Publication Date March 16, 2022 | Climate Nexus Hot News

Climate change will worsen pollen season, new study finds

United States
Pollen from a cedar tree. (Credit: gyro / Getty Images/iStockphoto)
Pollen from a cedar tree. (Credit: gyro / Getty Images/iStockphoto)

Pollen levels could triple in some places as the world warms, and allergy season will start more than a month earlier and be far more intense, new research shows. Pollen season in the U.S. used to start around St. Patrick’s Day, but now often starts around Valentine’s Day as a warming climate prompts plants to bloom earlier and keeps them blooming later, releasing more pollen. Increased levels of carbon dioxide pollution from burning fossil fuels also helps plants produce more pollen, study co-author and University of Michigan professor Allison Steiner told ABC News. By the end of the century, pollen season could begin as much as 40 days earlier than it has in recent decades and annual pollen counts could climb by up to 250 percent.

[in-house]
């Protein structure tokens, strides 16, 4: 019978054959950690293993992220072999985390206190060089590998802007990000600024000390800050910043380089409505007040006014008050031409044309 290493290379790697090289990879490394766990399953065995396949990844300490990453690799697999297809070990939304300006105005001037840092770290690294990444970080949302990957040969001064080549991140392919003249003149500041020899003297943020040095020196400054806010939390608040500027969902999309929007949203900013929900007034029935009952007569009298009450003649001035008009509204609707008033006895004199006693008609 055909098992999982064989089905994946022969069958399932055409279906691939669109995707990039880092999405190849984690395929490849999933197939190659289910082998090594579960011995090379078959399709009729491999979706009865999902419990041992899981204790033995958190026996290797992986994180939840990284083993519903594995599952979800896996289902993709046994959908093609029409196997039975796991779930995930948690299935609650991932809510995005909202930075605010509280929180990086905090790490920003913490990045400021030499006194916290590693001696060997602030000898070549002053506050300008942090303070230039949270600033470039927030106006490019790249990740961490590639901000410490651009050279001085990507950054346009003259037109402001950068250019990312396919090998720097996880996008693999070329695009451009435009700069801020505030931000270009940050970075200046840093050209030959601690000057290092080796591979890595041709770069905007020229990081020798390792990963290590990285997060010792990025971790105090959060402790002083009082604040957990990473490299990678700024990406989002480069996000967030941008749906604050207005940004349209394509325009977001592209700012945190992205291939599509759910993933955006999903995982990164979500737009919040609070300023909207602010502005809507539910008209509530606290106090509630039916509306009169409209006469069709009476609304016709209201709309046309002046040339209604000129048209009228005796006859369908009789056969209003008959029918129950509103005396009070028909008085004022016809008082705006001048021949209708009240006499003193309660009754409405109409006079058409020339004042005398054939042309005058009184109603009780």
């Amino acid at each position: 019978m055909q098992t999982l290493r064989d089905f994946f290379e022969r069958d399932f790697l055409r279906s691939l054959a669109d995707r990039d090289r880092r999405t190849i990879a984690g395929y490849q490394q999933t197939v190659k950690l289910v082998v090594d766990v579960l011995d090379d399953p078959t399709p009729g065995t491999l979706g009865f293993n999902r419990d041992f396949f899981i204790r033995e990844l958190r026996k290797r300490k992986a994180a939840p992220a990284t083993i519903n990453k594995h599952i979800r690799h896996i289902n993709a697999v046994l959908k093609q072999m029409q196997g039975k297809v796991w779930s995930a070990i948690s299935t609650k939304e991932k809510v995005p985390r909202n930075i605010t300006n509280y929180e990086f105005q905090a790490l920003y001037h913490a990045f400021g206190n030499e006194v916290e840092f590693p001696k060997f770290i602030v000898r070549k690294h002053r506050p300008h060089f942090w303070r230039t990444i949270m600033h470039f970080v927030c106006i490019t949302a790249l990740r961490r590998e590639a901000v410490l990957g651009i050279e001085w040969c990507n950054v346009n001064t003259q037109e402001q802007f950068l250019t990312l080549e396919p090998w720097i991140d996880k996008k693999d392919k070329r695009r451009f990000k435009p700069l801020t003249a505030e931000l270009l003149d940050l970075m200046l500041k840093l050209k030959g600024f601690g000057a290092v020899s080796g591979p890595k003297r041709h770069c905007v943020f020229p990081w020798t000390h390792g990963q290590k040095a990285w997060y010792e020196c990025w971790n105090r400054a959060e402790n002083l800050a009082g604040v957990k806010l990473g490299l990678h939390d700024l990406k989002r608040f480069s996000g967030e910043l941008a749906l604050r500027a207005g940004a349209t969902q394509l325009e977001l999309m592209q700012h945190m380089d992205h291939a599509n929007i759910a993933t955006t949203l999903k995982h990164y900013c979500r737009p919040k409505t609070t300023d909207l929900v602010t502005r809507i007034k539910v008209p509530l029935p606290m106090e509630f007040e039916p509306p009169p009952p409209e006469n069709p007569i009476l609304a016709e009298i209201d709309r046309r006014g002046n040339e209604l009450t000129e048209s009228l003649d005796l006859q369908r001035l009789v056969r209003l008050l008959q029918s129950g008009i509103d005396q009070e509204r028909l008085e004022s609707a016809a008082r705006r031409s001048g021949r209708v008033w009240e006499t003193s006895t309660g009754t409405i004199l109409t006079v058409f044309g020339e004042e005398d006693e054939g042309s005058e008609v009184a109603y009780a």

(ABCCNNNBC, Climate Signals background: Season Creep)

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